Politics and pigs have met once again in the political arena with Russia’s Aug. 7 ban on Canadian pork and other agricultural exports.
Canada’s sanctions on Russia over that country’s actions in the Ukraine drew the retaliatory one-year ban, and the pork industry has more pigskin in the game than most other commodities on the list.
It was on track to export about $500 million worth of pork to Russia in 2014.
However, pork industry officials said the ban is unlikely to have an effect on prices given current global demand for pork and Russia’s previous record on Canadian pork trade.
They are looking to processors to divert pork shipments already en route to Russia, and to find other markets for pork. Maple Leaf in Lethbridge, Olymel in Red Deer and HyLife in Neepawa, Man., and others in Ontario and Quebec, all ship pork to Russia.
“I’d be surprised if (processors) were surprised by this announcement,” said Alberta Pork chair Frank Novak.
“The Russians are notoriously unreliable anyway. It’s not the first time they’ve played games with stuff, most recently the ractopamine thing. So I can’t imagine the major exporters to Russia not working on plan B before this announcement was made.”
Last year Russia banned pork from animals fed ractopamine, a growth promotant, which temporarily disrupted trade. About $260 million worth of pork was sold to Russia that year, down from $492 million in 2012. Russia is Canada’s third largest market for pork.
The Canadian government said Russia’s ban would not affect the country’s foreign policy on Russia and Ukraine.
“We will not be intimidated by these kinds of tactics,” said industry minister James Moore. The prime minister’s office also issued a statement indicating Canada “will not allow business interests alone to dictate our foreign policy.” However, it said the effects of the ban on Canadian trade would be monitored.
Russia also banned product from the United States, European Union, Australia and Norway.
“This is politics and again our producers are getting mixed up in politics,” said Manitoba Pork Council chair Karl Kynoch.
“It’s going to hurt (Russia’s) own consumers and artificially raise the price for their own people. Maybe the people of Russia are actually going to hurt more than our producers in Canada.”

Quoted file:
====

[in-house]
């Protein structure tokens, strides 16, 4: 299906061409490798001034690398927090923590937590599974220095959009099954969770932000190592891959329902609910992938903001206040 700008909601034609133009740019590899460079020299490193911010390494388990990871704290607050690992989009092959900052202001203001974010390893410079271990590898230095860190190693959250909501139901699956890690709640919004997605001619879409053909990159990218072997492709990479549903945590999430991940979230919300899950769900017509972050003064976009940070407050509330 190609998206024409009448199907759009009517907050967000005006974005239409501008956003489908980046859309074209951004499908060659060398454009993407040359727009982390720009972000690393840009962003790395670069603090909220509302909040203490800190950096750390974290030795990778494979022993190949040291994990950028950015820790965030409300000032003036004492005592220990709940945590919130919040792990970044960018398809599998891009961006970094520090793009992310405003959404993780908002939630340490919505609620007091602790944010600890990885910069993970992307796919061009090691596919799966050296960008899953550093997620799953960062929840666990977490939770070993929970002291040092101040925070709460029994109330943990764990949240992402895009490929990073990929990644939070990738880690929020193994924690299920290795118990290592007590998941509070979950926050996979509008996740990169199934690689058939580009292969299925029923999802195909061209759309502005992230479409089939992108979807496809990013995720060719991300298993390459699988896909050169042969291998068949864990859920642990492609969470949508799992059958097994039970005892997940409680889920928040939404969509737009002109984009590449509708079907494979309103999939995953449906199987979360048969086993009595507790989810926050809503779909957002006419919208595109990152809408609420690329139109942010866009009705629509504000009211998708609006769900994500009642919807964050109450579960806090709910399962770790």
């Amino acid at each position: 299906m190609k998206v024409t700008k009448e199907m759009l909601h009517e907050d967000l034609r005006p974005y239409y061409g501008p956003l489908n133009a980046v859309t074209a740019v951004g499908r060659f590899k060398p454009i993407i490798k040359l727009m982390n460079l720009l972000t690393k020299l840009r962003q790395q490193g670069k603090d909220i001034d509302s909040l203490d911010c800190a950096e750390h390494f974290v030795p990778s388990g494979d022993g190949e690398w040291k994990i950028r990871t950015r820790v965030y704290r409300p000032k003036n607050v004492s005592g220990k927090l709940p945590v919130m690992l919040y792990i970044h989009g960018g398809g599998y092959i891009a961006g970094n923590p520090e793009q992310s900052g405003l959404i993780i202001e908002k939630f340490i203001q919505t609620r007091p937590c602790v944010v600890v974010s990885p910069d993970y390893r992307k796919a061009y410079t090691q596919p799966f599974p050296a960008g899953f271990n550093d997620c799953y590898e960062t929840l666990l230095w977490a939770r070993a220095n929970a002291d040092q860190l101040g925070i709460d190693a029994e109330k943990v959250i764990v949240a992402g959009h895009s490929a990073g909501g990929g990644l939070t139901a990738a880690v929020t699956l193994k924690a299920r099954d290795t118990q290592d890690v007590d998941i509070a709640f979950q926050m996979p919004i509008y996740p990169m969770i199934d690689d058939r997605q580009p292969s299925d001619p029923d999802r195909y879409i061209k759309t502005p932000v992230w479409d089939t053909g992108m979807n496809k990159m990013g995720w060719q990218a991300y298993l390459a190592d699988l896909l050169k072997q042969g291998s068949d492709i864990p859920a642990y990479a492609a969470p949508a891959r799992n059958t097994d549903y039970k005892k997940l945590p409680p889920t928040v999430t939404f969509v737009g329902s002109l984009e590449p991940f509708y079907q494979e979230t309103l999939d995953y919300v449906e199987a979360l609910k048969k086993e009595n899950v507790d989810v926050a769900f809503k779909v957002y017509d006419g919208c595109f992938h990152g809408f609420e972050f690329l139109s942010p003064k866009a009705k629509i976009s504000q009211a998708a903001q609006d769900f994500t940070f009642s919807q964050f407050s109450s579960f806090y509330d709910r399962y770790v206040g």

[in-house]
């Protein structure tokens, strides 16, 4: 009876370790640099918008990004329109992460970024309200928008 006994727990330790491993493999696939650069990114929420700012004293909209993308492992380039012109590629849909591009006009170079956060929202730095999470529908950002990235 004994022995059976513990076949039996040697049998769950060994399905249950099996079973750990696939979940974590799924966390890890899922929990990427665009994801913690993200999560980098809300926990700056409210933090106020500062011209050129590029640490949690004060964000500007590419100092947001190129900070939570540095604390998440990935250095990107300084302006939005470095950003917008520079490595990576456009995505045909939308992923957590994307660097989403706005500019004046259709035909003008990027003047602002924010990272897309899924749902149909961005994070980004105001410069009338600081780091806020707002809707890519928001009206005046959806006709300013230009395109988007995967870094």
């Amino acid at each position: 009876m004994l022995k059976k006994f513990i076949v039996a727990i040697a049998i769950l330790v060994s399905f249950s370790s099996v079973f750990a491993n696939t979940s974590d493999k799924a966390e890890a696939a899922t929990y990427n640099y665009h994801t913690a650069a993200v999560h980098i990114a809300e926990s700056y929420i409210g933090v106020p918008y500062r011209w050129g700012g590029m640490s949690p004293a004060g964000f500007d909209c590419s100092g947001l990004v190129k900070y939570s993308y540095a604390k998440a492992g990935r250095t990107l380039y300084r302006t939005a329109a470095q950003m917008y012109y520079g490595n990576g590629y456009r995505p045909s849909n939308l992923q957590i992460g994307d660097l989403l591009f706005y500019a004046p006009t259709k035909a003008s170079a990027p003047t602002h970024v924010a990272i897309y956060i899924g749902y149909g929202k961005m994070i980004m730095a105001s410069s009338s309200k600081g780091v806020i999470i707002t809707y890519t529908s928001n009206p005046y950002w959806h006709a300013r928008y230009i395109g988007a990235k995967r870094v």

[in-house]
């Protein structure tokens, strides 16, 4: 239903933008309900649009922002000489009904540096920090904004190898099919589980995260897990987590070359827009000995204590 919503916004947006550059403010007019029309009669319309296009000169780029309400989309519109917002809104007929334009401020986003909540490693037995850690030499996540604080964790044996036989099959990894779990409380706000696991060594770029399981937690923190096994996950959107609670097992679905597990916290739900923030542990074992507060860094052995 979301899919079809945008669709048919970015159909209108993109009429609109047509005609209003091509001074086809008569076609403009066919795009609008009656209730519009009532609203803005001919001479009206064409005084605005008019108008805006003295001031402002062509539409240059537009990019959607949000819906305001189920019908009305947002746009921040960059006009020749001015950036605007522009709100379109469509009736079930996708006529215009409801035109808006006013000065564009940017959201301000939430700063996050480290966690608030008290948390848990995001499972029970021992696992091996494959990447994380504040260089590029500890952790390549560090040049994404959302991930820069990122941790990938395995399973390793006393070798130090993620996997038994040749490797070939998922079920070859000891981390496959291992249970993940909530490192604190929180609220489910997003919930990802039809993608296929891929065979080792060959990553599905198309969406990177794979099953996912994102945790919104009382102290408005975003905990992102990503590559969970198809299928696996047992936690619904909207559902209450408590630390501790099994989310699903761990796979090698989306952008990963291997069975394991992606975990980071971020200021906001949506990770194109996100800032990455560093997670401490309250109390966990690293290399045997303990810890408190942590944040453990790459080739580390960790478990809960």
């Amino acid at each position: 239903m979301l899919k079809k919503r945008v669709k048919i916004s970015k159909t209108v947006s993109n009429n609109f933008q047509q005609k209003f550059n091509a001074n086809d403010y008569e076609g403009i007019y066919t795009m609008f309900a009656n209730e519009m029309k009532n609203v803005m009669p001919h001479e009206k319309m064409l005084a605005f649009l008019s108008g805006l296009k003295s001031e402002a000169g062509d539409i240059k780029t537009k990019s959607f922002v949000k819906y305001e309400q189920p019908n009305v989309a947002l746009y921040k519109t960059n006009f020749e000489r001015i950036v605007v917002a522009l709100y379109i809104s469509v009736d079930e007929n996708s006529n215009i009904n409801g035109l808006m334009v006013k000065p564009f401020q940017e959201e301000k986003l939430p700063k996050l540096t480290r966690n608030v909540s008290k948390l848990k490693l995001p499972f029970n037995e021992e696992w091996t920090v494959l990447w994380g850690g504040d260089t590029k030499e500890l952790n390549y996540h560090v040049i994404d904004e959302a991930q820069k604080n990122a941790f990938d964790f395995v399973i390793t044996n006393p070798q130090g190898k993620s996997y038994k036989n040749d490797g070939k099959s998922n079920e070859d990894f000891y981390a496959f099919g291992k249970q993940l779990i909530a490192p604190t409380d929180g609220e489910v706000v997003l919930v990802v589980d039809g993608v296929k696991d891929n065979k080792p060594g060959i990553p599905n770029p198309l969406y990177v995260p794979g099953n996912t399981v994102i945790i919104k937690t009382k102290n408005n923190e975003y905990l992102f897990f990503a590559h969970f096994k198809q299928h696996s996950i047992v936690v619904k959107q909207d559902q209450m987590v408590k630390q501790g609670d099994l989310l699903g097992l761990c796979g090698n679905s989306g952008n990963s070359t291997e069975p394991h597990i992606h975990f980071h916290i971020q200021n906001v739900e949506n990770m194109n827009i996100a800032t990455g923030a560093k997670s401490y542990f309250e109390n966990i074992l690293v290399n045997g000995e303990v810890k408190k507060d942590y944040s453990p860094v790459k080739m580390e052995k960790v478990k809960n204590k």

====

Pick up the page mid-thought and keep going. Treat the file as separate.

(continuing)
Jacques Pomerleau, president of Canadian Pork International, shared that opinion.
“I’ve never seen a country taking self-inflicting sanctions. And on food products on top of that,” he said.
“The impact will be much bigger on the Russian processors than on us, because they banned the U.S. and EU pork over the last few months, so they were left with very few suppliers, i.e. Canada and Brazil. So if you ban Canada on top of that, where do you think the processors will get their raw material in Russia? It’s very critical for them.”
Some groups are calling for the federal government to assist Canadian companies that may be harmed by Russian retaliation to Canadian foreign policy.
The Canadian Manufacturers and Exporters said an emergency fund would provide short-term relief to food exporters and equipment manufacturers who do business with Russia — or did until the one-year ban was announced Aug. 7.
Gary Stordy, spokesperson for the Canadian Pork Council, said prices realized by hog producers are unlikely to be affected in the short term but future developments can’t be predicted.
“We certainly would welcome government assistance to help reduce or remove any barriers that would prevent us from selling some of the pork that would normally be destined to Russia,” he said.
“We do expect, and all indications are the federal government is willing to assist, that if we do find markets that would like to purchase this product, that the procedures and processes are seamless.”
Pork demand exceeds supply globally, in part because the fatal porcine epidemic diarrhea outbreak in the U.S. has reduced available supply
“When you take in the whole picture right now with high pork demand and a little shy on the supply of pork, hopefully other markets will be able to absorb this pretty quick,” said Kynoch.